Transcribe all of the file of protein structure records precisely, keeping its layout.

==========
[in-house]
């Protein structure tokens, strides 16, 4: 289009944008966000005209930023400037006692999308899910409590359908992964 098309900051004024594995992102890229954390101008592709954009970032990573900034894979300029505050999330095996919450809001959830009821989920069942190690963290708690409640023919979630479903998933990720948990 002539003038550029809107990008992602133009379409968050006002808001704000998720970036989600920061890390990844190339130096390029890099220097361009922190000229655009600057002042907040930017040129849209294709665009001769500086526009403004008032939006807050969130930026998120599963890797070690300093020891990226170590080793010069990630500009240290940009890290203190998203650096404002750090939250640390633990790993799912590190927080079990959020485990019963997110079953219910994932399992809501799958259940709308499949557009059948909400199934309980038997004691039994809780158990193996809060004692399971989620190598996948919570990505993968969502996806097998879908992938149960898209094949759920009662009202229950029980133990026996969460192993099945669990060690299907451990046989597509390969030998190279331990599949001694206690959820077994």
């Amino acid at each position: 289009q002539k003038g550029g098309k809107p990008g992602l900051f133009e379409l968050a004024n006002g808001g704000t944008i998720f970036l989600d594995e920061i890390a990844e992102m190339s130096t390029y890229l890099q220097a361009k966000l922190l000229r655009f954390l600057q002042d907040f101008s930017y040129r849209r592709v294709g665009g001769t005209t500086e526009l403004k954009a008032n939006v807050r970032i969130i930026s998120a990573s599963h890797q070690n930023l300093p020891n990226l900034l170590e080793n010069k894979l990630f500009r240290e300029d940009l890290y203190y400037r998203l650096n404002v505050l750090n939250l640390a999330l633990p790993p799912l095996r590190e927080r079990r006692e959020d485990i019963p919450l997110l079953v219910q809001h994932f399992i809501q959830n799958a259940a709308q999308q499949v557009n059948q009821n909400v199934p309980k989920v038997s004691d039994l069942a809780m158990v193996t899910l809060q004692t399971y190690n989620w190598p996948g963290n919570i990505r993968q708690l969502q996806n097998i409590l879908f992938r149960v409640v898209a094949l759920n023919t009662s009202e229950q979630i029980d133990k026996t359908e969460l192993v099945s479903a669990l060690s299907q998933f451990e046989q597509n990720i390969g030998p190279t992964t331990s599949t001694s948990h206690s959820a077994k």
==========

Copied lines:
[in-house]
């Protein structure tokens, strides 16, 4: 289009944008966000005209930023400037006692999308899910409590359908992964 098309900051004024594995992102890229954390101008592709954009970032990573900034894979300029505050999330095996919450809001959830009821989920069942190690963290708690409640023919979630479903998933990720948990 002539003038550029809107990008992602133009379409968050006002808001704000998720970036989600920061890390990844190339130096390029890099220097361009922190000229655009600057002042907040930017040129849209294709665009001769500086526009403004008032939006807050969130930026998120599963890797070690300093020891990226170590080793010069990630500009240290940009890290203190998203650096404002750090939250640390633990790993799912590190927080079990959020485990019963997110079953219910994932399992809501799958259940709308499949557009059948909400199934309980038997004691039994809780158990193996809060004692399971989620190598996948919570990505993968969502996806097998879908992938149960898209094949759920009662009202229950029980133990026996969460192993099945669990060690299907451990046989597509390969030998190279331990599949001694206690959820077994």
């Amino acid at each position: 289009q002539k003038g550029g098309k809107p990008g992602l900051f133009e379409l968050a004024n006002g808001g704000t944008i998720f970036l989600d594995e920061i890390a990844e992102m190339s130096t390029y890229l890099q220097a361009k966000l922190l000229r655009f954390l600057q002042d907040f101008s930017y040129r849209r592709v294709g665009g001769t005209t500086e526009l403004k954009a008032n939006v807050r970032i969130i930026s998120a990573s599963h890797q070690n930023l300093p020891n990226l900034l170590e080793n010069k894979l990630f500009r240290e300029d940009l890290y203190y400037r998203l650096n404002v505050l750090n939250l640390a999330l633990p790993p799912l095996r590190e927080r079990r006692e959020d485990i019963p919450l997110l079953v219910q809001h994932f399992i809501q959830n799958a259940a709308q999308q499949v557009n059948q009821n909400v199934p309980k989920v038997s004691d039994l069942a809780m158990v193996t899910l809060q004692t399971y190690n989620w190598p996948g963290n919570i990505r993968q708690l969502q996806n097998i409590l879908f992938r149960v409640v898209a094949l759920n023919t009662s009202e229950q979630i029980d133990k026996t359908e969460l192993v099945s479903a669990l060690s299907q998933f451990e046989q597509n990720i390969g030998p190279t992964t331990s599949t001694s948990h206690s959820a077994k």